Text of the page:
Walnut Woods Metro Park

I searched out Walnut Woods Metro Park because of its conifers, not hardwoods. Walnut Woods has a good stand of spruce trees, creating one of the few habitats to attract stray White Crossbills. Visiting in the transition between winter and spring, I was too late for such irregular visitors.

I did find other birds. The ever faithful Northern Cardinals and Song Sparrows, year-round residents, were found in abundance.

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Although this was a frosty March morning, the first migrants had arrived. A Red-winged Blackbird was staking a claim in a wetland. Because they disappear from yards in late summer, it seems like American Robins also migrate. However, they usually quietly slip into nearby woods for the winter, then reappear in early spring. DSC_0795DSC_0782Another year around resident – a Red-tailed Hawk – wheeled above the sections of prairie and marsh.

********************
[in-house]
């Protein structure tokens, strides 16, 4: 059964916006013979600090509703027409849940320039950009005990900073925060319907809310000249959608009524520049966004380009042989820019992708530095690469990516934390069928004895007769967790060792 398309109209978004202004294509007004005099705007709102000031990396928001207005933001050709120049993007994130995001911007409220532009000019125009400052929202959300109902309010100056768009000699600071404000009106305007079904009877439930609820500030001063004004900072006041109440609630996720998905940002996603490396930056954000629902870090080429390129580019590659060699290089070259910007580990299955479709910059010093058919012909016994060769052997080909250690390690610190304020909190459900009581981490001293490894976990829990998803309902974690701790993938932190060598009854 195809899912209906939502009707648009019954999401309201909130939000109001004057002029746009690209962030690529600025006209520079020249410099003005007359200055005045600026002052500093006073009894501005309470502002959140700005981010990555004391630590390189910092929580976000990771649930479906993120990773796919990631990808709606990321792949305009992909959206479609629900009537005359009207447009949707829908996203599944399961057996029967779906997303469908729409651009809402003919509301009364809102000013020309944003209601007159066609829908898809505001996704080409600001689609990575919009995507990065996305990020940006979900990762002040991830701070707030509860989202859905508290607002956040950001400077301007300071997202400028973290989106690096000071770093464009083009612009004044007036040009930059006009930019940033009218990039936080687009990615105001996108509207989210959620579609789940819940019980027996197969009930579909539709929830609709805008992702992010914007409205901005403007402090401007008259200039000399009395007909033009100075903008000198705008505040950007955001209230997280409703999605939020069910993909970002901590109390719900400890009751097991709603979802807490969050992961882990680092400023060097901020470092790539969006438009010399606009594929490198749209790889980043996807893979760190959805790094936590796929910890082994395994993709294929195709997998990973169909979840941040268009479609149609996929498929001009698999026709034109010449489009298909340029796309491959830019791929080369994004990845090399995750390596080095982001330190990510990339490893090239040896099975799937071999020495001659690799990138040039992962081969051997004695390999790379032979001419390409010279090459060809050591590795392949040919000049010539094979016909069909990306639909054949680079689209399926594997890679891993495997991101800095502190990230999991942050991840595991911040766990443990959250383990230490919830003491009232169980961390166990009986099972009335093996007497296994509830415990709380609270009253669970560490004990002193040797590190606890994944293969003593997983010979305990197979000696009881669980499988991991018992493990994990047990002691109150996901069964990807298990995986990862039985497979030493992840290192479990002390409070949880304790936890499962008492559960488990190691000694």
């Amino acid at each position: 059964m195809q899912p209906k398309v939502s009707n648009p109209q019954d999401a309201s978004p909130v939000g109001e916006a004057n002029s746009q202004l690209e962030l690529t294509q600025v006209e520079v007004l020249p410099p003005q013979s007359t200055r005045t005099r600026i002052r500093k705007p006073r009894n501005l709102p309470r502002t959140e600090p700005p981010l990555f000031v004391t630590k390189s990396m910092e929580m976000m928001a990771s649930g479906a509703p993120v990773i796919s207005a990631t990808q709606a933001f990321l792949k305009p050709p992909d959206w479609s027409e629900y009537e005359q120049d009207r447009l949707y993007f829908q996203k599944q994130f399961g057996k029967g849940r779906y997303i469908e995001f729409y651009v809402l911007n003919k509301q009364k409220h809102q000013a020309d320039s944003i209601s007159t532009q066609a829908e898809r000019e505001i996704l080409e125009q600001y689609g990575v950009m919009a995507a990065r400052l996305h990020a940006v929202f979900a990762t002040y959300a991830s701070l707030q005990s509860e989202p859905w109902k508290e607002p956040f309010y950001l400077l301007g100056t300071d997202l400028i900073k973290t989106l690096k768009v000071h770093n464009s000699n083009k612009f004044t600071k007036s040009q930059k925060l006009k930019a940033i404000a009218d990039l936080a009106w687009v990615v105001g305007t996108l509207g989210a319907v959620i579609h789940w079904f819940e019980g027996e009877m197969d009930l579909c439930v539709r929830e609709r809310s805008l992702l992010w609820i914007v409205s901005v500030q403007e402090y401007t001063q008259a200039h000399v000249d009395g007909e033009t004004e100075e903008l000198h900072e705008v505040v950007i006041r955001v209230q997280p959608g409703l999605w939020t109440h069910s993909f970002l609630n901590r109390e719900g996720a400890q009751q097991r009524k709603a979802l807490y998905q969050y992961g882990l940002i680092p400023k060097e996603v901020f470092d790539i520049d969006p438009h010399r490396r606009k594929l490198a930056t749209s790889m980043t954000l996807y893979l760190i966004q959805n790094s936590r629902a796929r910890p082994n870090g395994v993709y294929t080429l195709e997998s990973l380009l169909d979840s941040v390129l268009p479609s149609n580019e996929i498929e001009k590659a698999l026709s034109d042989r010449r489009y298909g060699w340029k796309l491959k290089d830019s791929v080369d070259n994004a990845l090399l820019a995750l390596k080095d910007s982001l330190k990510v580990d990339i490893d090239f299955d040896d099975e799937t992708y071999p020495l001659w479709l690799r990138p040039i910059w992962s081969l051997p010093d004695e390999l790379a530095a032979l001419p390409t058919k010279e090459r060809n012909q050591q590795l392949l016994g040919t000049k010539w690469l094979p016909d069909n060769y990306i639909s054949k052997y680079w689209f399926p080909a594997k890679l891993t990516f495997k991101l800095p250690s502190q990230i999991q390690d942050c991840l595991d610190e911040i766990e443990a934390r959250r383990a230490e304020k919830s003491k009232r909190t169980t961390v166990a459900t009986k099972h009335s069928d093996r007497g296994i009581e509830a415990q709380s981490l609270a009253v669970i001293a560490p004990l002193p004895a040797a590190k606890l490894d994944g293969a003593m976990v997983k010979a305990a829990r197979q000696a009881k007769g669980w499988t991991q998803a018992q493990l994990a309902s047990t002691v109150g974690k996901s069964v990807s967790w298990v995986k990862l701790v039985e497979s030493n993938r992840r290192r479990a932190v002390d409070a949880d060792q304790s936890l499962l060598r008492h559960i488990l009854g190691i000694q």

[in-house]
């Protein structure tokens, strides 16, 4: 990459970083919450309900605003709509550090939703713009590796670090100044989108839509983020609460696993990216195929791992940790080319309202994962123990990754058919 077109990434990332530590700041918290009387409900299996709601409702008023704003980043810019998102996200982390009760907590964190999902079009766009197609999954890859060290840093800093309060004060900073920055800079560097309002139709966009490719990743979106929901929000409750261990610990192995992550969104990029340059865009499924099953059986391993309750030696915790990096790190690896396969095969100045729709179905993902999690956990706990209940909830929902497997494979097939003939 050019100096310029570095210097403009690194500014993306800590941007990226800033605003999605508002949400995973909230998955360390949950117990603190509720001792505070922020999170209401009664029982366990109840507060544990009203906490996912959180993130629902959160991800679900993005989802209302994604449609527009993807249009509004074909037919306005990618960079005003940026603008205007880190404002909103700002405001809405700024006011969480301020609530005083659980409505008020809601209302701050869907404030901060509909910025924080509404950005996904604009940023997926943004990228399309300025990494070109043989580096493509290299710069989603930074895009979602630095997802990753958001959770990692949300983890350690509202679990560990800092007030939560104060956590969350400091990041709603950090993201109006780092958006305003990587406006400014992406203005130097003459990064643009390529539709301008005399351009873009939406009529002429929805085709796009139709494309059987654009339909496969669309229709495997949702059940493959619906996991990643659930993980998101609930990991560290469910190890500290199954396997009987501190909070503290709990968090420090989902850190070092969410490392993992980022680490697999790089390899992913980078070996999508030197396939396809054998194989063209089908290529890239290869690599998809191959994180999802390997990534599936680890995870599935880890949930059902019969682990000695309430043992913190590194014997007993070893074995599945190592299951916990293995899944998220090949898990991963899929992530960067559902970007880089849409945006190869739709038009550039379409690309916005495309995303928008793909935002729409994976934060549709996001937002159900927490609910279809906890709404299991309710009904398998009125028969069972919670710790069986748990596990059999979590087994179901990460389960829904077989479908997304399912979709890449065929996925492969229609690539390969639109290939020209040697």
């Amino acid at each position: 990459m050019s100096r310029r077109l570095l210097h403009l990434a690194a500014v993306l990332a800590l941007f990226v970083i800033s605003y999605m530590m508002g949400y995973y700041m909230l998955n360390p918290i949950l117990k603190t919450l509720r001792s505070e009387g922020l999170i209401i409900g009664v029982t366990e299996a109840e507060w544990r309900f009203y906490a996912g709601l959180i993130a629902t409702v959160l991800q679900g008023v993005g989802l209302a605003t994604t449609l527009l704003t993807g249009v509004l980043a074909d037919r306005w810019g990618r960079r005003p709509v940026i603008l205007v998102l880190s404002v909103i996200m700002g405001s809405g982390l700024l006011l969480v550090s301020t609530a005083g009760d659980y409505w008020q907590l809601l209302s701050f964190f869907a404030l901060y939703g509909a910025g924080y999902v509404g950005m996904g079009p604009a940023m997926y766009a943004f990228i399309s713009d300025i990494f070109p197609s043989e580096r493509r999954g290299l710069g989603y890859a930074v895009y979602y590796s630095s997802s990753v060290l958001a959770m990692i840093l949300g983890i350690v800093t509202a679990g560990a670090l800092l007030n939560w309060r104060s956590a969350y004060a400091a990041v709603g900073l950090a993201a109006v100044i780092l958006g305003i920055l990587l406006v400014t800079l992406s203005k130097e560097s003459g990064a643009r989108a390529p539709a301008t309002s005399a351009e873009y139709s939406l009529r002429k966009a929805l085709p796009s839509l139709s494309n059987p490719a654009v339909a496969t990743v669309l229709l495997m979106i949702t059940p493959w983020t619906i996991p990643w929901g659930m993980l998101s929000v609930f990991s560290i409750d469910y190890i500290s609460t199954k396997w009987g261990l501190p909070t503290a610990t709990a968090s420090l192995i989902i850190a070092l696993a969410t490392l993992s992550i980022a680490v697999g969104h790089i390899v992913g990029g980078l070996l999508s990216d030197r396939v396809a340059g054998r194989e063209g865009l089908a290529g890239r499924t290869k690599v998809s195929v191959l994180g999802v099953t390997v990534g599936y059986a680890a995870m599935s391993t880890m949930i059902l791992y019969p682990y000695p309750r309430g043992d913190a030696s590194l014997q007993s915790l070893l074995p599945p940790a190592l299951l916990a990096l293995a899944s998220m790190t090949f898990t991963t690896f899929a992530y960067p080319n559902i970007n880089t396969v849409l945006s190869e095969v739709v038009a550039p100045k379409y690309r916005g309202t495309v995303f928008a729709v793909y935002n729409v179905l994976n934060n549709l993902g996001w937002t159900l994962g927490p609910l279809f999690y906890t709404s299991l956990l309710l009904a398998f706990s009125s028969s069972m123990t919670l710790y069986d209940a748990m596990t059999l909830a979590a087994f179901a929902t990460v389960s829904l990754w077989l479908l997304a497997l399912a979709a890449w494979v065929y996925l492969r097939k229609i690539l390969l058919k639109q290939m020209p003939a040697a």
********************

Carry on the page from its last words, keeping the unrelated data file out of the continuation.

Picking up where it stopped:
There was evidence of other animals, but none revealed themselves this chilly morning.

DSC_0839There is no little irony found in the final photo. I went to a walnut grove to find spruce trees and photographed a sycamore. But what I sycamore it was.

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False Spring (Three Photos)

The unseasonably warm February from the Midwest through the Great Plains created some  movement among birds. One Saturday afternoon we had these backyard visitors…eastern-bluebirdSome Eastern Bluebirds winter in Ohio, but not near our place. This day the bluebirds appeared, searching high and low for insects.

american-robinA pair of American Robins left the shelter of the woods to check for worms and larvae.

red-winged-blakbirdIn the past decade, this is the earliest we have seen a Red-winged Blackbird in our yard.